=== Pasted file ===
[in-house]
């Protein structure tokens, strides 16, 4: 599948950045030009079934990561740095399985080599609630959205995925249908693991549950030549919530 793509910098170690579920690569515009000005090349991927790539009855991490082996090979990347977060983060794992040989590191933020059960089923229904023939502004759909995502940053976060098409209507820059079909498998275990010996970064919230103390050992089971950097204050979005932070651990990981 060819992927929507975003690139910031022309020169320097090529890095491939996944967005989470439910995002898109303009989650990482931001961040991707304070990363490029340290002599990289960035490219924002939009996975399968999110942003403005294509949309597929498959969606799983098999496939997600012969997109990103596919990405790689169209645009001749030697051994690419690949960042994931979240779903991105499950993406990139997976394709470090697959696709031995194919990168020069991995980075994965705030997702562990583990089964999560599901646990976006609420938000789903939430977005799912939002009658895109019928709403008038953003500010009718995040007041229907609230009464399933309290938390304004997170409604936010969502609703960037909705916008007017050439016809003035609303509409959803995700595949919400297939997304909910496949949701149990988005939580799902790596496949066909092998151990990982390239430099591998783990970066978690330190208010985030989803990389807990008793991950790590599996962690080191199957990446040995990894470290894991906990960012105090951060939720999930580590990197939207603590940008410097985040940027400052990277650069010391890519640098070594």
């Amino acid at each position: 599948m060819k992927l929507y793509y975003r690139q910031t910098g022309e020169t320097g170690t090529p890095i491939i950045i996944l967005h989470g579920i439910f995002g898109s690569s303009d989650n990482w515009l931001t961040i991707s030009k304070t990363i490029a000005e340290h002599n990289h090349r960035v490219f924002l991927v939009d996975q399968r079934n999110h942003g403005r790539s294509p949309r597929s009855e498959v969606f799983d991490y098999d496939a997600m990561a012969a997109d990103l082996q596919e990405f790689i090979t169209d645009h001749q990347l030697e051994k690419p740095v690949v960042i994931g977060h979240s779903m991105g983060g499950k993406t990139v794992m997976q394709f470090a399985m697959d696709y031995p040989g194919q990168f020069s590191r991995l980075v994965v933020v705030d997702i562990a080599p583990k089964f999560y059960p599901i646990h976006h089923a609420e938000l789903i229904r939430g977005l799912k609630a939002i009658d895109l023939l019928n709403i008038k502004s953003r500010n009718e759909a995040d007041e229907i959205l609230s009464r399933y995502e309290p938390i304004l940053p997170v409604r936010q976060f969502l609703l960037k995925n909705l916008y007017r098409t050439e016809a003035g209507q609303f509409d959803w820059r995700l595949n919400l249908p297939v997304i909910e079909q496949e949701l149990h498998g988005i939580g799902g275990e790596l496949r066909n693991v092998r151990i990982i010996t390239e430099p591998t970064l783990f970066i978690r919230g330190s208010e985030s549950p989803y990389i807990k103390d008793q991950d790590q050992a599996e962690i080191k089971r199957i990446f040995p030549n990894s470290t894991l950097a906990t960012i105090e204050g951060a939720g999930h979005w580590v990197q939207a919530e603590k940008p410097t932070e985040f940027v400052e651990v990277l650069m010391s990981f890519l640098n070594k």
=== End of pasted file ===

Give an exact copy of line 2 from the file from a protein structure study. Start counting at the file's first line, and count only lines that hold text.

């Protein structure tokens, strides 16, 4: 599948950045030009079934990561740095399985080599609630959205995925249908693991549950030549919530 793509910098170690579920690569515009000005090349991927790539009855991490082996090979990347977060983060794992040989590191933020059960089923229904023939502004759909995502940053976060098409209507820059079909498998275990010996970064919230103390050992089971950097204050979005932070651990990981 060819992927929507975003690139910031022309020169320097090529890095491939996944967005989470439910995002898109303009989650990482931001961040991707304070990363490029340290002599990289960035490219924002939009996975399968999110942003403005294509949309597929498959969606799983098999496939997600012969997109990103596919990405790689169209645009001749030697051994690419690949960042994931979240779903991105499950993406990139997976394709470090697959696709031995194919990168020069991995980075994965705030997702562990583990089964999560599901646990976006609420938000789903939430977005799912939002009658895109019928709403008038953003500010009718995040007041229907609230009464399933309290938390304004997170409604936010969502609703960037909705916008007017050439016809003035609303509409959803995700595949919400297939997304909910496949949701149990988005939580799902790596496949066909092998151990990982390239430099591998783990970066978690330190208010985030989803990389807990008793991950790590599996962690080191199957990446040995990894470290894991906990960012105090951060939720999930580590990197939207603590940008410097985040940027400052990277650069010391890519640098070594």